Day 30 of the Meaning(less) Reading Plan
Guard your steps when you go to the house of God. To draw near to listen is better than to offer the sacrifice of fools, for they do not know that they are doing evil. Be not rash with your mouth, nor let your heart be hasty to utter a word before God, for God is in heaven and you are on earth. Therefore let your words be few.
We come in to a corporate worship setting but we don’t offer animals to the Lord, because Jesus fulfilled all the sacrifices in His death on the cross. Besides, no one wants PETA to go crazy and annoy them. Now, as priests of God, we offer up spiritual sacrifices to Jesus and Solomon is going to tackle several forms of our worship: our words, good works, and money.
Before we talk about how we worship with our words, Solomon is going to give some advice that has become a lost art in our culture. When you begin to worship you need to LISTEN to what God is saying to you. (V. 1b) So, wherever your feet are taking you, listen to the voice of God for direction. Listening to people and to God’s voice has become a lost art in our culture because we tend to want to consume ourselves with distractions. When was the last time you took out your ear buds and asked God to speak to you? When was the last time you sat down with someone and did nothing but lend a listening ear?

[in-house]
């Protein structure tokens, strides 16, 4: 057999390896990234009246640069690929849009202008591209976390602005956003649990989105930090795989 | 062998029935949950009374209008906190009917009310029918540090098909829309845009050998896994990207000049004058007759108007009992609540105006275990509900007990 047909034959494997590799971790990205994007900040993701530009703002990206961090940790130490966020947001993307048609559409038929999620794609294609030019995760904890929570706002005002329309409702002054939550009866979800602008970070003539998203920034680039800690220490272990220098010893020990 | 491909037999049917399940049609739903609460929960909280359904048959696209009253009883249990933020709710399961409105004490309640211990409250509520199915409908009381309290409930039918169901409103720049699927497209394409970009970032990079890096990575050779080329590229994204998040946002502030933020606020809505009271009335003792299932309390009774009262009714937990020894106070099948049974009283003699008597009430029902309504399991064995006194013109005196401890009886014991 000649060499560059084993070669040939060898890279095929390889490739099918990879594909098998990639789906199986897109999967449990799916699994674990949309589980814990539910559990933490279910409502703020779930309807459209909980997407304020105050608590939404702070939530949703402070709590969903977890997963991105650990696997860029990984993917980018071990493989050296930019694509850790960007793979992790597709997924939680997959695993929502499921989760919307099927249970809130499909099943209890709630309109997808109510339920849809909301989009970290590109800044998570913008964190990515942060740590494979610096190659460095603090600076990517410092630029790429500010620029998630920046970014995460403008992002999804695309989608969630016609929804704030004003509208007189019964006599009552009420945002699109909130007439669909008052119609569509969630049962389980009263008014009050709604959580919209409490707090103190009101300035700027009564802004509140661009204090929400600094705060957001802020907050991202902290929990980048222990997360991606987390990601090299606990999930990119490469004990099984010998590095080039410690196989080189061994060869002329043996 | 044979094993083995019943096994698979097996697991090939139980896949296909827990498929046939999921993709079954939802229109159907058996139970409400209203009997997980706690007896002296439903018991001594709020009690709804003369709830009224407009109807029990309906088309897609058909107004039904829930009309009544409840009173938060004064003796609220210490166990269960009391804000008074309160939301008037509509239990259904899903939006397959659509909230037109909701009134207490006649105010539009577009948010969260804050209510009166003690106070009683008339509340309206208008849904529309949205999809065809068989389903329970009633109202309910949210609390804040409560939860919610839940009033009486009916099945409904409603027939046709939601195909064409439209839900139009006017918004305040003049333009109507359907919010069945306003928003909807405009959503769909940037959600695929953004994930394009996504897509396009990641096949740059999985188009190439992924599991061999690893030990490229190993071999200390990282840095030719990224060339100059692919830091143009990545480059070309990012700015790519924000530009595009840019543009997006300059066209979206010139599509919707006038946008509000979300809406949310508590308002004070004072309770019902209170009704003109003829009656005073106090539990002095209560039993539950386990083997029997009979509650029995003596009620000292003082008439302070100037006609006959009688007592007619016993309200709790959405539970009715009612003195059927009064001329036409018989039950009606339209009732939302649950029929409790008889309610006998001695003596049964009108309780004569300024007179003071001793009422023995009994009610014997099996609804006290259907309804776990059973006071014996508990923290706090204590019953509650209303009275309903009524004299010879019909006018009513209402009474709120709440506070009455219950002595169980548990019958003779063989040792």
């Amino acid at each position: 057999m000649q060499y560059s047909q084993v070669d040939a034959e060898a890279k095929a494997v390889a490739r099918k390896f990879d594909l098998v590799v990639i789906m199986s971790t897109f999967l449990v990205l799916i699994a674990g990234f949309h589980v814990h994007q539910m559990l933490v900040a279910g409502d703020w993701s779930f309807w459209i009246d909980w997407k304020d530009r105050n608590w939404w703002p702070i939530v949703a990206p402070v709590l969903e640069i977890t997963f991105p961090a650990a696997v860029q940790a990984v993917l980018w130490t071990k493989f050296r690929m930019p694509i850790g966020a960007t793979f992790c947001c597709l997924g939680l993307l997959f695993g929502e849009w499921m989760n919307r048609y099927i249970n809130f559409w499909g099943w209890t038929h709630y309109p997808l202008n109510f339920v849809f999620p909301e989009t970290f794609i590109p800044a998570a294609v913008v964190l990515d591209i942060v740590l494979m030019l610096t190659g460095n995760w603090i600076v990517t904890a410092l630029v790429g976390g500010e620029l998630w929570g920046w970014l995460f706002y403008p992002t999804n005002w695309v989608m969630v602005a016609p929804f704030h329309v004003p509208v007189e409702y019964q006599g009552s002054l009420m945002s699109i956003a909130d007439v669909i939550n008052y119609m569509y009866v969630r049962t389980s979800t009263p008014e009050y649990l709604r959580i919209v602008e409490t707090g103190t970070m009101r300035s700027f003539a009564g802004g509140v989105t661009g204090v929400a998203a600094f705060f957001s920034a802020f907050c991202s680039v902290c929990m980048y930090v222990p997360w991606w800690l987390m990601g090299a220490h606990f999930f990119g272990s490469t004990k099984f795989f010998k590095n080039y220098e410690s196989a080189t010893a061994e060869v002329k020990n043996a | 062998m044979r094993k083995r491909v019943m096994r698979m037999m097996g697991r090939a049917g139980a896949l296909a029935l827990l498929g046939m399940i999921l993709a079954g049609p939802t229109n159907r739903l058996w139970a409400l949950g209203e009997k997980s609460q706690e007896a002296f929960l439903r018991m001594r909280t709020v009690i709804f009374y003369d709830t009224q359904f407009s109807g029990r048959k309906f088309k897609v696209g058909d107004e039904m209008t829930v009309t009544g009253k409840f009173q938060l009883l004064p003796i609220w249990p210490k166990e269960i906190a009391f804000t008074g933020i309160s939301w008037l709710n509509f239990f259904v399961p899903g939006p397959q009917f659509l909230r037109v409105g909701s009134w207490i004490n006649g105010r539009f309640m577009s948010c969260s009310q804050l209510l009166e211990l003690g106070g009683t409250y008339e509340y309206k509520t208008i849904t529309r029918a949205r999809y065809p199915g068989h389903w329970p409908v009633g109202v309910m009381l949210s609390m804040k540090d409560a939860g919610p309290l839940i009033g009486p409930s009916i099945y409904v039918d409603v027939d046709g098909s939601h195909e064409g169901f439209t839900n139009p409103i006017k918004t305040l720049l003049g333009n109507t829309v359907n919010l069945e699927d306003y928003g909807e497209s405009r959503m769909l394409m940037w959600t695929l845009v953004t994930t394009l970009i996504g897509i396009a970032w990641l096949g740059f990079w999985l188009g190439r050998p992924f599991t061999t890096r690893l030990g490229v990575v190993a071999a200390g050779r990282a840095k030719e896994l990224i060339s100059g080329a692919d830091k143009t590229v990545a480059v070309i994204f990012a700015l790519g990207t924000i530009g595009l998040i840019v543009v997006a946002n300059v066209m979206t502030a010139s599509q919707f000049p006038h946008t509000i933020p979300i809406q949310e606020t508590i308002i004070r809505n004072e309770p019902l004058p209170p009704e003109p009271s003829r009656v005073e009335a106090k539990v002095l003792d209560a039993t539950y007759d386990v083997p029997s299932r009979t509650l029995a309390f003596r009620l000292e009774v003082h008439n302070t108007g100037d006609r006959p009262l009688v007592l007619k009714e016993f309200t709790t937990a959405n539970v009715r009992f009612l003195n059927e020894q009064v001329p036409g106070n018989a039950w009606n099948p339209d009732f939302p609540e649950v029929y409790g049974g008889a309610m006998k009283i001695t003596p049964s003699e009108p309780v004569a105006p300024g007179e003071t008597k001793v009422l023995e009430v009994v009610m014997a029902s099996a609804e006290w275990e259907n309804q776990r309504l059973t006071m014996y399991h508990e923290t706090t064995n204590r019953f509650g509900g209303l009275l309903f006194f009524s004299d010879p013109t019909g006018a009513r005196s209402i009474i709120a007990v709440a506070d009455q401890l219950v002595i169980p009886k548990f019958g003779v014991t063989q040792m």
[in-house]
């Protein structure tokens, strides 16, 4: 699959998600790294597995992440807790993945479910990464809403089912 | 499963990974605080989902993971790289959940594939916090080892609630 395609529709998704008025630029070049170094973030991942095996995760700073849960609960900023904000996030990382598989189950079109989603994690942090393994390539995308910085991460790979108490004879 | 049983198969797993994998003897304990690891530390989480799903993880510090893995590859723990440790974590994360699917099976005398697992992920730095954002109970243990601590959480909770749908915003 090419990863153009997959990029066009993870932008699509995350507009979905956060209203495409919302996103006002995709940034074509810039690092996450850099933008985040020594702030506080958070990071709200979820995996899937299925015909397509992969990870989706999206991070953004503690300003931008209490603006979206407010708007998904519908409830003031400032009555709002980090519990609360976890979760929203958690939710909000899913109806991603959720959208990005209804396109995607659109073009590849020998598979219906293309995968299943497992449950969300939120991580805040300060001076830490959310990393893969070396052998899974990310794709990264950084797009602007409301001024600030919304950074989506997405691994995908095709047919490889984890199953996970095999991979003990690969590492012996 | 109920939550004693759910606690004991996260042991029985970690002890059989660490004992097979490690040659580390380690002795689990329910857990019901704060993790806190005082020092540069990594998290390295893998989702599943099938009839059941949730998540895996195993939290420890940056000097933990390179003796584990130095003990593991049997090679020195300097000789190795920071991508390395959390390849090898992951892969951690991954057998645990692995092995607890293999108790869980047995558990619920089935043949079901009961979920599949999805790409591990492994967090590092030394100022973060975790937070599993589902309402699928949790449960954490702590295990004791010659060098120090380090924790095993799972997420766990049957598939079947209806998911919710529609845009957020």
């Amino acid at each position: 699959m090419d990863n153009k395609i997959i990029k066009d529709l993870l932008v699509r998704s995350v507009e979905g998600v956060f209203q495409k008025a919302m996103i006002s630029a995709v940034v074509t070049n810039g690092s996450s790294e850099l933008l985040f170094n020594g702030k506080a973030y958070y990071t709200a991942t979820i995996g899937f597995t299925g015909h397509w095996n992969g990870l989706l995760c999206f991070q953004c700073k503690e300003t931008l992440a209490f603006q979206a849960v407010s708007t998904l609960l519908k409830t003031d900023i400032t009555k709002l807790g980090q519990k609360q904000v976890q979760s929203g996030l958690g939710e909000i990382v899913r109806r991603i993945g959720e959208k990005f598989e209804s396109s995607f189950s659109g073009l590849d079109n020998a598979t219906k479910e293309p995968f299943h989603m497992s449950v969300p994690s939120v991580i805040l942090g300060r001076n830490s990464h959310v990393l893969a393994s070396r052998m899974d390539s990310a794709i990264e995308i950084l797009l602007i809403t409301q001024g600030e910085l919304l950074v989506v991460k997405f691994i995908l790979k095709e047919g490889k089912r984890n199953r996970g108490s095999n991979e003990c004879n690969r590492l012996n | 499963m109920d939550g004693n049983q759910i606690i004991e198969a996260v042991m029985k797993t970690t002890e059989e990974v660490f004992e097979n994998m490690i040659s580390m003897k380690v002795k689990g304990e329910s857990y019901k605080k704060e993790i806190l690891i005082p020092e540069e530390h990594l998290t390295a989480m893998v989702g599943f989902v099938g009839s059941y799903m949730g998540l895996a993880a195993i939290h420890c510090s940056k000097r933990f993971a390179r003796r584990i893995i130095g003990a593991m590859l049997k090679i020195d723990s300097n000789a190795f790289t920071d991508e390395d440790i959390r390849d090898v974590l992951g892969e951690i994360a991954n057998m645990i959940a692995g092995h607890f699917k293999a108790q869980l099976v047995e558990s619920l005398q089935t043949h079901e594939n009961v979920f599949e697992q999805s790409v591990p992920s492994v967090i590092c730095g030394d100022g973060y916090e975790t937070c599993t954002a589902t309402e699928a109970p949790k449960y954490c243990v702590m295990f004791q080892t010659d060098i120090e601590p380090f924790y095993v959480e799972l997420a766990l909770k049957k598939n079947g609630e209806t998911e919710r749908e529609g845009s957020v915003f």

According to some studies, people will speak on average of 15,000 words per day. That’s a lot of words and that puts a lot of things in perspective for me. How many of those words are devoted to God? How many of those words are devoted to encouraging people? How many of those words are for proclaiming the Gospel? It’s funny how we speak so eloquently when we give a speech or are trying to win someone’s affections over, yet there are a lot of flippant words before the creator of the cosmos.
Meaningless worship is when our words are used to tear down people and we use flippant words to God. Worship becomes meaningful when our words are life giving and when we are devoting time to speak with our heavenly father.
“We cannot all argue, but we can all pray; we cannot all be leaders, but we can all be pleaders; we cannot all be mighty in rhetoric, but we can all be prevalent in prayer.” – Charles H. Spurgeon